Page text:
The most noticeable changes to the North Carolina bar exam in the past 25 years have been environmental – larger venues, the migration to laptops, and explosive growth in the number of law grads. The substance of the exam, however, remains much as it was when a break from bar prep meant cranking up Def Leppard and downing a Jolt cola.
The results of the February bar exam bolstered an idea that has been gaining traction for a while, at least among administrators and supporters of Campbell University School of Law: The Raleigh-based school is underrated.
Last summer’s soupy July air and 90-degree temperatures seemed as heavy as the clouds of dread hanging over the law grads filing into the bar exam. A security guard sat near the door of the state fairgrounds’ Jim Graham Building, sweating. Where, a visitor asked, was Fred Parker, executive director of the Board of Law Examiners?
A recent amendment by the North Carolina State Bar will now give attorneys in the state practicing trademark law the opportunity to apply for specialty certification.
More than 72 percent of those who took the North Carolina bar exam in July passed, putting passage rate for the plagued exam on par with rates from past summers. Here’s a look at the numbers released by the BLE this week.
The American Bar Association has updated its model rules of professional conduct in an attempt to keep pace with technology and make life easier for lawyers who chase work across state lines. But it remains to be seen whether the Carolinas will adopt the changes.
Digital natives abhor an information vacuum, and they expect their elders to embrace technology. But when the summer bar exam went awry two weeks ago, it was all vacuum and no embrace. So it was only natural that traffic to our site spiked on the news that the N.C. Board of Law Examiners was mulling its options following a power outage on Tuesday, July 24, the first day of the July bar exam.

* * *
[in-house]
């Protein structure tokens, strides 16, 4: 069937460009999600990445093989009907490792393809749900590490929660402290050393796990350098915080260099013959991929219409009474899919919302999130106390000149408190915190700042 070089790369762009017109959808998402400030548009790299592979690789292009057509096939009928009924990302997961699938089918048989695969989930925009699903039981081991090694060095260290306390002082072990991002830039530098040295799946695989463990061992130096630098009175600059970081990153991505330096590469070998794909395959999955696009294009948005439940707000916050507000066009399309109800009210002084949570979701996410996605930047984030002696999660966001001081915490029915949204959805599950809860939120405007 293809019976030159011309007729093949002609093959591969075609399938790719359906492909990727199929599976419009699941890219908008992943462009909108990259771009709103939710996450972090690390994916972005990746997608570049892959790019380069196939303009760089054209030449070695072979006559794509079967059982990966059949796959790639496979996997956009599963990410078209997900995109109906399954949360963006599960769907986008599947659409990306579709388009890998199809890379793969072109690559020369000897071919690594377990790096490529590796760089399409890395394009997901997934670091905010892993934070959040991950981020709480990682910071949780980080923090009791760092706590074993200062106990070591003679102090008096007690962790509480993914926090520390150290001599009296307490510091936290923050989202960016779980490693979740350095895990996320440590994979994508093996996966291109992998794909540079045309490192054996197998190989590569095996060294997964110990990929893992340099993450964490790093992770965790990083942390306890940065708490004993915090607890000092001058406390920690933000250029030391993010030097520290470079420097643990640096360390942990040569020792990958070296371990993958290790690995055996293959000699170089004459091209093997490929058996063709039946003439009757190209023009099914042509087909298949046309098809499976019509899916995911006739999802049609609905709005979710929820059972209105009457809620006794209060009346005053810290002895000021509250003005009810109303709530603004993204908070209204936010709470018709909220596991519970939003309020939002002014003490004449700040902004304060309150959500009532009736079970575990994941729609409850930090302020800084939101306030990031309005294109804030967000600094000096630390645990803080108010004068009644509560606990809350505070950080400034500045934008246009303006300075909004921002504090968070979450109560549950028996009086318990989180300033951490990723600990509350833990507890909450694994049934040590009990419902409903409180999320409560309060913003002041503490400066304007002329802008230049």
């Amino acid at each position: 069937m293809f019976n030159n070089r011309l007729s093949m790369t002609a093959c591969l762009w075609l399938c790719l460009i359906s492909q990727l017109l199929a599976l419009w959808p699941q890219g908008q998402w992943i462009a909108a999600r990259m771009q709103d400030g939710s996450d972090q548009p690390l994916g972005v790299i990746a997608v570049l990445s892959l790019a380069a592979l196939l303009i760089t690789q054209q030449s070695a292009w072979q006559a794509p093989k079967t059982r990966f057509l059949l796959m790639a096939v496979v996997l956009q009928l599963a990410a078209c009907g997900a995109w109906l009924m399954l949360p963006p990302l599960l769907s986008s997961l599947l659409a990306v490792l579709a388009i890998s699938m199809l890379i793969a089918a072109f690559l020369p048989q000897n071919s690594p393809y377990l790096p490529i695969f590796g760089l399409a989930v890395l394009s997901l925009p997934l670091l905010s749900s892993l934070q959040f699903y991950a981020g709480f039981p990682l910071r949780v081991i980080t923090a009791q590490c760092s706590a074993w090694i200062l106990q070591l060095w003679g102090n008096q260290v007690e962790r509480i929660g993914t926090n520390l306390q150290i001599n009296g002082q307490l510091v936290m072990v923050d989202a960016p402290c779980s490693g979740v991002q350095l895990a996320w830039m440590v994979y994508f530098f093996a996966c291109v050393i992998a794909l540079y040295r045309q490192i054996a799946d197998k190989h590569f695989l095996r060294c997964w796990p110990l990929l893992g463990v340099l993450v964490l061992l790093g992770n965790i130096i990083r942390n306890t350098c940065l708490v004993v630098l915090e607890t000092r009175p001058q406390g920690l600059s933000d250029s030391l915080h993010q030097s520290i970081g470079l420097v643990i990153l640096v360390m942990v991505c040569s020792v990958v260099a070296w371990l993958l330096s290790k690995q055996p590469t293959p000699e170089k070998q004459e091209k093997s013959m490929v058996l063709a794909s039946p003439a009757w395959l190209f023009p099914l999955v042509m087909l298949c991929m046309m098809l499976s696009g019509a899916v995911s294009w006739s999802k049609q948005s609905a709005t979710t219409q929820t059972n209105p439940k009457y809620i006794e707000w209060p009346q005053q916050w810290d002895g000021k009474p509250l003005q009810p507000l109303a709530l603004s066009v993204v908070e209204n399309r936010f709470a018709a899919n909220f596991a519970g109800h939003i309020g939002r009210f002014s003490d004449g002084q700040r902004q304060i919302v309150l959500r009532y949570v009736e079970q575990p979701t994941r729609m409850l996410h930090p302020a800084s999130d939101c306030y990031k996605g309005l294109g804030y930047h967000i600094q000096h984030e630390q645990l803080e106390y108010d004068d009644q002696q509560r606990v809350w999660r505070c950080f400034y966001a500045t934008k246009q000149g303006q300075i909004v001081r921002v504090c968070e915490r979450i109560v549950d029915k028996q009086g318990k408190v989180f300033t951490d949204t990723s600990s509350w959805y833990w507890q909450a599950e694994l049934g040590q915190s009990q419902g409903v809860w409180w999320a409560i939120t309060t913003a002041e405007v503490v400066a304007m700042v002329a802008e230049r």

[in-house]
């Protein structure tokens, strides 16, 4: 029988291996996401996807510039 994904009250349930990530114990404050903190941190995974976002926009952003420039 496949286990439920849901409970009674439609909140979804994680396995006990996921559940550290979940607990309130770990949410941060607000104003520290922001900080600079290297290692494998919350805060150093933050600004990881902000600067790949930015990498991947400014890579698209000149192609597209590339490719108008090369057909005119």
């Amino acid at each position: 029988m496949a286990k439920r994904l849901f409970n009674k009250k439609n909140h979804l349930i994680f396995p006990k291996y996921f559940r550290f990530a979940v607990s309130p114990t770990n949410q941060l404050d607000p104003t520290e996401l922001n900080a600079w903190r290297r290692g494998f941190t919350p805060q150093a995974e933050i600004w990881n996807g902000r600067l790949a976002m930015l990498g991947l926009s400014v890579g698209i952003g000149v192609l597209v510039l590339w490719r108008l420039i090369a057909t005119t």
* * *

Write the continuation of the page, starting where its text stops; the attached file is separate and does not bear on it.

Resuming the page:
Repercussions from the power outage at the bar exam continued to ripple through the law grad community last week as more than 1,200 test takers awaited word on how the N.C. Board of Law Examiners would respond to the incident.
Would the board mandate a retake of the Tuesday afternoon section? Would graders consider the circumstances when evaluating the essays? And just how were hard-working law grads supposed to relax on their well-deserved post-bar Caribbean vacations with this issue unresolved, anyway?
The board met Wednesday morning in Raleigh, two days ahead of its previously scheduled meeting, to decide how to handle a power outage at the Tuesday afternoon session of the July bar exam. “I know if I had taken the exam I’d want to know as soon as possible, that’s why we accelerated the process,” said board chairman James Van Camp.
When it comes to taking the bar exam – or even just part of it -- once is enough, thanks.
So say respondents to our online poll regarding how the North Carolina Board of Law Examiners should address a power outage during Tuesday afternoon’s exam.